During the trial before the jury, the prosecution attempted to bring out evidence respecting the January 23 confession. The trial court was reluctant to allow such evidence, but finally ruled that the prosecution's questions were proper and that the confession of January 23 could be admitted for impeachment purposes, the petitioner having testified and claimed coercion only in the January 26 confession.
During an attempted cross-examination on the confession of January 23, 1960, petitioner refused to testify on the ground of self-incrimination.1
We have held that the rule of Escobedo v. State of Illinois, 378 U.S. 478, 84 S.Ct. 1758, 12 L.Ed.2d 977 (1964), which protects the right of assistance of counsel once the accusatory process has focused on an individual, is not to be applied retrospectively. United States ex rel. Walden v. Pate, 7 Cir., 350 F.2d 240, 242-243 (1965). Assuming petitioner's allegations with respect to denial of assistance of counsel during interrogation are true, we find no substantive denial of the right to counsel which would prompt the retroactive application of Escobedo.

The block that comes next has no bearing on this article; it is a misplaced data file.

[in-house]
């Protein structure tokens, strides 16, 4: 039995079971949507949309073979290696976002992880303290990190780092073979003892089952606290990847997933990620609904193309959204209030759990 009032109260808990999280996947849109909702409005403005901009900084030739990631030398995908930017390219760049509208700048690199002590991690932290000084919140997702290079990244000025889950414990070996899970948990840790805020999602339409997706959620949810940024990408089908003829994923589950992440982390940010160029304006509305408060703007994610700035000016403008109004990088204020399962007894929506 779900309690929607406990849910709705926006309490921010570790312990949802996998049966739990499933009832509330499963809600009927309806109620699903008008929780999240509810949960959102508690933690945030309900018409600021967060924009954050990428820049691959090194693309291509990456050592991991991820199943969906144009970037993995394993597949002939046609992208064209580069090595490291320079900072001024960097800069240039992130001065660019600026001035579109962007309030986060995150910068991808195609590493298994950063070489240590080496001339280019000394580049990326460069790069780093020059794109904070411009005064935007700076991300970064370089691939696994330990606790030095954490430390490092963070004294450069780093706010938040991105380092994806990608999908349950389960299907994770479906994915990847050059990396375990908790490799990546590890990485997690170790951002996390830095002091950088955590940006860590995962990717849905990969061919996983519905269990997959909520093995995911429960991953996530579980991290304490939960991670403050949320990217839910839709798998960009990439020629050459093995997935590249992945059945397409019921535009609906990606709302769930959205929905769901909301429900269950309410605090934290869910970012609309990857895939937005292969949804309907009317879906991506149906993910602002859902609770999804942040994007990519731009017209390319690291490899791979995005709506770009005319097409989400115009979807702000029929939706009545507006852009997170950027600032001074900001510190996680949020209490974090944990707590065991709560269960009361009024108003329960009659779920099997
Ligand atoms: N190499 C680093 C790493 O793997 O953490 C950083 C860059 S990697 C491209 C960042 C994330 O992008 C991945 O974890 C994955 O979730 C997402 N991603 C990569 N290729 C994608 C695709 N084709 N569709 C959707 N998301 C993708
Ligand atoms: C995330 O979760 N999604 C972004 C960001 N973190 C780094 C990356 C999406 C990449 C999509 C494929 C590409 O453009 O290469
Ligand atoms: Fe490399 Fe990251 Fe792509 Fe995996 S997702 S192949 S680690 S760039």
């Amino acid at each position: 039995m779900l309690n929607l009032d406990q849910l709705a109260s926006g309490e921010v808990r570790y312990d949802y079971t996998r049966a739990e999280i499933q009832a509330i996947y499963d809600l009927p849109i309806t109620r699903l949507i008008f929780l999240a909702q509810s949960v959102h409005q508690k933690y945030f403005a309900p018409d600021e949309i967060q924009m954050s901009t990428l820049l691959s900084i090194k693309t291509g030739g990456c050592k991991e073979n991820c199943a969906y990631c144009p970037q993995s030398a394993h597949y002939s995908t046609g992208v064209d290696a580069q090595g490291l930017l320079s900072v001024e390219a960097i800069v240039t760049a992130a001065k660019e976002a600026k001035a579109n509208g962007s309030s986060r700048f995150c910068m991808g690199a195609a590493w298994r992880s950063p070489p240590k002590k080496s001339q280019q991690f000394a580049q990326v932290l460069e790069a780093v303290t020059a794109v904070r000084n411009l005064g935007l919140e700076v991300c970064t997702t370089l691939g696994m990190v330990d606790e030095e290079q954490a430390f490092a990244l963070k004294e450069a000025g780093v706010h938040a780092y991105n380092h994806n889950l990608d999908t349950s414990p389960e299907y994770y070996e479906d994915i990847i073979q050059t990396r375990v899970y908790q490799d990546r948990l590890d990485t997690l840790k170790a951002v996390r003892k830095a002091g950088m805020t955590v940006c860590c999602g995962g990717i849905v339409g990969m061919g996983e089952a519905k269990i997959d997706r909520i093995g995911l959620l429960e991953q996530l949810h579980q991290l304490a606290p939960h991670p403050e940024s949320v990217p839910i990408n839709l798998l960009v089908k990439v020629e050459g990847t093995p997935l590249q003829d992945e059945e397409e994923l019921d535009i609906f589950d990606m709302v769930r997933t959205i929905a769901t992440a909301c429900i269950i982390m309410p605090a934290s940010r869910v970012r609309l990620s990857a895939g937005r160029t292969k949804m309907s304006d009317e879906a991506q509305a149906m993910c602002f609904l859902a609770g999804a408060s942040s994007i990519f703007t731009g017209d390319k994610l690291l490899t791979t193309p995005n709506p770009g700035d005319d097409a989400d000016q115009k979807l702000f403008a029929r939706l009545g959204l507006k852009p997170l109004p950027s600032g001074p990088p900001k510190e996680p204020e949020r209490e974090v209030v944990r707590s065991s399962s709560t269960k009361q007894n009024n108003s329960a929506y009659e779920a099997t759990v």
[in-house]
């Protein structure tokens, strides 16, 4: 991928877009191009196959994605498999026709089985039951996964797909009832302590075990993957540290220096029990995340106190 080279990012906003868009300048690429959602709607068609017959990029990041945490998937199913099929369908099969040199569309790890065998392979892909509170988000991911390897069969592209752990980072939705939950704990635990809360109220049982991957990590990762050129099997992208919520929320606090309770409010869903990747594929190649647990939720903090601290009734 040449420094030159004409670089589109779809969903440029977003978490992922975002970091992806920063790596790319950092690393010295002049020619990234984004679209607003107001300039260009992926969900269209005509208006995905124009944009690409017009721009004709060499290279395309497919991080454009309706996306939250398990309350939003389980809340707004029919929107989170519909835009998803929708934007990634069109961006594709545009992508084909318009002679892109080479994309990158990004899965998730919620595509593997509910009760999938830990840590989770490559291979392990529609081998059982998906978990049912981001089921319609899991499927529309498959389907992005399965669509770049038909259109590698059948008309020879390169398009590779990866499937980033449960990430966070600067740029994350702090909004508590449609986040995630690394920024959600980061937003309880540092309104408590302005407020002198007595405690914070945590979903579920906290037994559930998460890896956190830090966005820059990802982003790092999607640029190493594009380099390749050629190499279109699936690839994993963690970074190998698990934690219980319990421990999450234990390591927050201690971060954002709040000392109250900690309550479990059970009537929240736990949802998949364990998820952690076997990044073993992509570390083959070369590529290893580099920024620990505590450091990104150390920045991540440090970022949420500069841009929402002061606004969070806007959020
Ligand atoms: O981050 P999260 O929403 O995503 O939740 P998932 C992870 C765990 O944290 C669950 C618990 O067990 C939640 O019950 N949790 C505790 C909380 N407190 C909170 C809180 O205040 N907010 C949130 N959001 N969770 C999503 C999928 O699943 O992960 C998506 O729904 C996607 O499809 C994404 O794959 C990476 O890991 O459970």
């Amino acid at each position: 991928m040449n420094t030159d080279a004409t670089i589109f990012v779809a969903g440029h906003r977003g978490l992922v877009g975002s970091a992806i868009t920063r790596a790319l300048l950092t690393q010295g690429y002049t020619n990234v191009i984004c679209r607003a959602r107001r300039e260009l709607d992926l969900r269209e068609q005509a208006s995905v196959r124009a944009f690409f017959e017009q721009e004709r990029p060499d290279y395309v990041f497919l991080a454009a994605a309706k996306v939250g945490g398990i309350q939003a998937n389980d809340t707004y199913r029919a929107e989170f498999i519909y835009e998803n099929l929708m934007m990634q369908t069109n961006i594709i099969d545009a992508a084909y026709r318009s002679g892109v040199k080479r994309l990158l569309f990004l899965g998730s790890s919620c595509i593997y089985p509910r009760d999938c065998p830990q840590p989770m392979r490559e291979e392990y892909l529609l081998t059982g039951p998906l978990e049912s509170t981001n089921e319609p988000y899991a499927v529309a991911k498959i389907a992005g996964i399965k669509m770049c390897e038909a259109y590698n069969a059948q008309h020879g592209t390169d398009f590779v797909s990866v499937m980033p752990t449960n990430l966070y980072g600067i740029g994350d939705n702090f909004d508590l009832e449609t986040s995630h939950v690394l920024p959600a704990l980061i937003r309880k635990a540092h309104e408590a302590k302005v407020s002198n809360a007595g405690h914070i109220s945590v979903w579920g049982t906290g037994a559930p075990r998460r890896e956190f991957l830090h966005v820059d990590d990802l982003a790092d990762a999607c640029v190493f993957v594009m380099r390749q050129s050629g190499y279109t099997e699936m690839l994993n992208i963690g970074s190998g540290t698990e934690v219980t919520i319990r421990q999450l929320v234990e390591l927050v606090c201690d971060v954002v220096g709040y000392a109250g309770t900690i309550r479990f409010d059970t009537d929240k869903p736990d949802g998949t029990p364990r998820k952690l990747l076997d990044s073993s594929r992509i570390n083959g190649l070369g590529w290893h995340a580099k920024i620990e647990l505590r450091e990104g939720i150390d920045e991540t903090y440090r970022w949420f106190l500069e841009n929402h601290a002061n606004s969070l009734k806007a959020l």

With respect to the confessions, a fair construction of petitioner's "Abstract of Record", together with his allegations, reveals that, contrary to Illinois law,2 petitioner did not receive a list of witnesses to the January 23 confession, although his public defender had requested copies of any confessions made by him and names of witnesses present at the times such confessions were made.
The confession of January 23 was nominally allowed in evidence. The record indicates, however, that this was merely a technical defect. The confession had been the subject of some discussion in a hearing to suppress the confession of January 26. The witness to the January 23 confession (whose name had been given to petitioner as a witness to the January 26 confession) was revealed, and defense counsel was given an opportunity to question him privately. Furthermore, the record shows that notwithstanding the trial court's admission of the January 23 confession for impeachment purposes, it was never in fact directly before the jury. From such facts, it appears that the admission of the confession was nugatory.
Regardless of the fact that there may have been a technical violation of the Illinois statute,3 we are of the opinion that it raises no constitutional question.